I was one who supported giving President Bush the authority, if necessary, to use force against Saddam Hussein. I believe that that was the right vote. I have had many disputes and disagreements with the administration over how that authority has been used, but I stand by the vote to provide the authority because I think it was a necessary step in order to maximize the outcome that did occur in the Security Council with the unanimous vote to send in inspectors. And I also knew that our military forces would be successful.Although she finally relented in 2005, it does seem suspicious that this about-face came so close to her decision to run for President. On the same token, Clinton has wisely, although hypocritically, reversed her position on setting a timetable for withdrawal from Iraq just in time for the 2008 campaign, saying in 2005 that it was time for "not a rigid timetable that terrorists can exploit, but a public plan for winning and concluding the war" only to vote in 2007 in favor of a timetable. Of course, realizing one's mistake is hardly a fault, but the ideal would be good judgment from the start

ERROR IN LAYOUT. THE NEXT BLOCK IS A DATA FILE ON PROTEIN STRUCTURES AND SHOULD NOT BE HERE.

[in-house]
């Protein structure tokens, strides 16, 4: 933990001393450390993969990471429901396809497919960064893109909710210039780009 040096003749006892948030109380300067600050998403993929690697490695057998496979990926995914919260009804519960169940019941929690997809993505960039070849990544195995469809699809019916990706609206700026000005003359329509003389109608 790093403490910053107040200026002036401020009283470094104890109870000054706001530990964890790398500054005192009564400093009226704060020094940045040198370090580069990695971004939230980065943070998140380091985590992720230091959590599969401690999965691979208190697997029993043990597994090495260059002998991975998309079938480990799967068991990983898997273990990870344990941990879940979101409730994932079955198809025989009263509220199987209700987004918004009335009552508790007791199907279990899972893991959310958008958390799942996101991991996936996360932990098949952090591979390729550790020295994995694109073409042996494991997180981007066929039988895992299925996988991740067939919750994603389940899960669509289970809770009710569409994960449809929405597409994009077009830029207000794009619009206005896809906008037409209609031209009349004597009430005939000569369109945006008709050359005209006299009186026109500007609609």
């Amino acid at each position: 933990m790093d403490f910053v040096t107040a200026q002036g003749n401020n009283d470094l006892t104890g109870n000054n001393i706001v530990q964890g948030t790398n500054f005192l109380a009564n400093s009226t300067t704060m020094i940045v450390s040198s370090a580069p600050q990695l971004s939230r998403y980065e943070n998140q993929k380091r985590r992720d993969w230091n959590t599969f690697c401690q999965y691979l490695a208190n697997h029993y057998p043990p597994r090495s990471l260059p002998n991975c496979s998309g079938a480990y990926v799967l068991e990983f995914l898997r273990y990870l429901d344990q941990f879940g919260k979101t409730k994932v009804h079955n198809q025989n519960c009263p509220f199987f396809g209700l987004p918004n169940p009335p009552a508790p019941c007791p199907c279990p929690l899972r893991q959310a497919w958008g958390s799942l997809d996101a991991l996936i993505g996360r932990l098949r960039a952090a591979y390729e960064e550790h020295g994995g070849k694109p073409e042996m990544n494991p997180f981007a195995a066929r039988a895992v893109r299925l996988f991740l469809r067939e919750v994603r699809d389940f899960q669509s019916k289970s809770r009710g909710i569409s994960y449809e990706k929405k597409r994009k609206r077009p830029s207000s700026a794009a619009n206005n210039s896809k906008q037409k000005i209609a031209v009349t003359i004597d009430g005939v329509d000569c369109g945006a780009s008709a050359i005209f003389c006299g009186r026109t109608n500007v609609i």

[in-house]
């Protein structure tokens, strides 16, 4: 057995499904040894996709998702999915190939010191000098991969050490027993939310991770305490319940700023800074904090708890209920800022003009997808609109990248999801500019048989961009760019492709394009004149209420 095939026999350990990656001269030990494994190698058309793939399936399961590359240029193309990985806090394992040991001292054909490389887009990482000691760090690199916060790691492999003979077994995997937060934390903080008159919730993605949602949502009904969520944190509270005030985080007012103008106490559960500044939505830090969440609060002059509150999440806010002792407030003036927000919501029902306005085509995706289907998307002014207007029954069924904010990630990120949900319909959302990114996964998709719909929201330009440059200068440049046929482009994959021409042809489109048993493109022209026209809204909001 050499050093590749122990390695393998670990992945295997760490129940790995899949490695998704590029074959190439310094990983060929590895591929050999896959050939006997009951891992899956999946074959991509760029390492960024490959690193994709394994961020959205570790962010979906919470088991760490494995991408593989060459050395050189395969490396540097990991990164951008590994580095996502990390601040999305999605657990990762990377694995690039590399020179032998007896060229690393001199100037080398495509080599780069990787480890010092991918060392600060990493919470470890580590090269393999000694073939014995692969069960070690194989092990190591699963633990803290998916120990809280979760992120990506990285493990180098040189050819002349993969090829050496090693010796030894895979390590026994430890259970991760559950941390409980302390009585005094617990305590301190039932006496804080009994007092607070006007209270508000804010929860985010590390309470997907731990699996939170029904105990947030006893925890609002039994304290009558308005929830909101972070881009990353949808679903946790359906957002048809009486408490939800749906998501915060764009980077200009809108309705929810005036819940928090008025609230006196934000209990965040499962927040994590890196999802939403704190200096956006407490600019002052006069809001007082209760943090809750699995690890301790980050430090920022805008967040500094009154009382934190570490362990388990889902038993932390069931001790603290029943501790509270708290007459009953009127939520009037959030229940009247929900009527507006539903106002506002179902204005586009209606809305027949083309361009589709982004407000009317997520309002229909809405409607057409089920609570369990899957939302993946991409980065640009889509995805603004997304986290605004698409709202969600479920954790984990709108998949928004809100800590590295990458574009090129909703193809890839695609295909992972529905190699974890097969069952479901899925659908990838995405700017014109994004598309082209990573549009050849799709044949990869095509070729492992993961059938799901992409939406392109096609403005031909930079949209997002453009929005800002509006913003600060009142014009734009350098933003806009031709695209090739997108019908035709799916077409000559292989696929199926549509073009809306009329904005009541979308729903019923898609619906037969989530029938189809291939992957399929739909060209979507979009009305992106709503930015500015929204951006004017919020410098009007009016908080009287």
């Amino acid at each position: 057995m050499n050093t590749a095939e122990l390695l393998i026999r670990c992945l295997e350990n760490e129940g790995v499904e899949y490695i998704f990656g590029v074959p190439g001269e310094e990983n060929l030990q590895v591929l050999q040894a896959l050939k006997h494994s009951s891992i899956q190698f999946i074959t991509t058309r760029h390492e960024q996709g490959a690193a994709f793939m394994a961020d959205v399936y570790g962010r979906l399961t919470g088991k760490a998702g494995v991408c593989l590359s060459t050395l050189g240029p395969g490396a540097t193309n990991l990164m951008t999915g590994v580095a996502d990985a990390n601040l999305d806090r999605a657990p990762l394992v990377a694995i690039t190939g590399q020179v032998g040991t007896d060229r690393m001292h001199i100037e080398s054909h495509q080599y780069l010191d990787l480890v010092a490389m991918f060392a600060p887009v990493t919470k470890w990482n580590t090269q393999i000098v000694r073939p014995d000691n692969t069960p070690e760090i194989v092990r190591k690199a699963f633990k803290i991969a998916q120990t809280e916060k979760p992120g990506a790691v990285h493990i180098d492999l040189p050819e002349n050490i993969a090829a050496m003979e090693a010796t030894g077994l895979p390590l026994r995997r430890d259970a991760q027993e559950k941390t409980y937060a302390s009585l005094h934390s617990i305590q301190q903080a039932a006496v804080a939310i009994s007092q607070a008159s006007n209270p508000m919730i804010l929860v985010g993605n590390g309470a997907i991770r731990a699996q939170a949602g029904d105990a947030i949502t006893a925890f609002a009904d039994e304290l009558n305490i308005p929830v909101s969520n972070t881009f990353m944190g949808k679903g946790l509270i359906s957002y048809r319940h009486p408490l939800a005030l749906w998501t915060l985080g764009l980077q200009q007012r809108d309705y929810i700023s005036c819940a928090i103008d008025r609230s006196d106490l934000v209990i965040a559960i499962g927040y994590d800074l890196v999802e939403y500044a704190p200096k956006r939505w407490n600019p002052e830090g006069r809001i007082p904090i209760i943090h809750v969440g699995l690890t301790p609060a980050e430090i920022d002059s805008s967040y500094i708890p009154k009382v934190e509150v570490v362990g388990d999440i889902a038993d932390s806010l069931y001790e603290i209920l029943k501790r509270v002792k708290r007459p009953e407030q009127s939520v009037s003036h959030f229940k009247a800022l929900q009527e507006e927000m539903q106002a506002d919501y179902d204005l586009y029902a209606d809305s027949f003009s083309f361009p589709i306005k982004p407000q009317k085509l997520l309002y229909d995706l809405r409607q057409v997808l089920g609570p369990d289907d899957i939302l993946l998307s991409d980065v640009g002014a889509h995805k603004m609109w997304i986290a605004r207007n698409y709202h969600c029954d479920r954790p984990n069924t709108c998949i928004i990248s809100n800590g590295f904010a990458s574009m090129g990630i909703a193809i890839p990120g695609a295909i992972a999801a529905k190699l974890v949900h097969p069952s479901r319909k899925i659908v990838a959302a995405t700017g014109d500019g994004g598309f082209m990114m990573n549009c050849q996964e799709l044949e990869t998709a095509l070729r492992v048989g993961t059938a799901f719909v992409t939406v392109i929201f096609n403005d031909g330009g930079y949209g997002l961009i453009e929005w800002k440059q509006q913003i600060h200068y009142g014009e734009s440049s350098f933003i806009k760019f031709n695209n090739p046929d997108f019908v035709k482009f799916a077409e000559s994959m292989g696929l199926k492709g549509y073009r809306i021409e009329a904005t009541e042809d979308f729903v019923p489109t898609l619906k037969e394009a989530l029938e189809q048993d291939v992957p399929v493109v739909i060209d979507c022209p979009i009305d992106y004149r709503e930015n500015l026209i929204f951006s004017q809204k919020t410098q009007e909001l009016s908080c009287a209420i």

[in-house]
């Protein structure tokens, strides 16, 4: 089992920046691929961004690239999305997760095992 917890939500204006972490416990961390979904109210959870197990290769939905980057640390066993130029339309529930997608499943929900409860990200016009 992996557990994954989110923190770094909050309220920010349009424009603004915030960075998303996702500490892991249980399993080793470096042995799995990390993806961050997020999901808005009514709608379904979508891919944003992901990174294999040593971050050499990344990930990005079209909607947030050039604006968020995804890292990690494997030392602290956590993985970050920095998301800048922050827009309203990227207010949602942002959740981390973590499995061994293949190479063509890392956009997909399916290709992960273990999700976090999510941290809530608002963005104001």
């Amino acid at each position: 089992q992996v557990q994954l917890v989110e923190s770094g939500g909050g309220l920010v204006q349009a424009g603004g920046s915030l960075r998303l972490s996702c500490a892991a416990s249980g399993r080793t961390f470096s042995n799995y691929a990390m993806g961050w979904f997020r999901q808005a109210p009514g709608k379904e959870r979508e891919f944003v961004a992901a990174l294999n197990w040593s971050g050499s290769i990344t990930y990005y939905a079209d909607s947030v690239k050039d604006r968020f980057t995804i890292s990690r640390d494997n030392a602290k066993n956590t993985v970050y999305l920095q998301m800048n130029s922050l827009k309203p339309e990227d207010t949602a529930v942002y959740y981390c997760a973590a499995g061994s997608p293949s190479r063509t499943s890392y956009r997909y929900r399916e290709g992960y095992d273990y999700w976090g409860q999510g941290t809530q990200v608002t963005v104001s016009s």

To conclude, if you didn't already know, Barack Obama is heardly perfect. His recent approval of the ridiculous amount of US aid given to Israel merits a serious loss of points. Of course, we should take such incidents with a grain of salt: most all major US politicians are hesitant to fly against the traditional logic of subsidizing, to the tune of $3 billion per annum, Israel's aggression. What's more, in 2006, the Israeli newspaper Haaretz ranked Senator Obama dead last in its consideration of which presidential candidate would be "best for Israel." That has to count for something.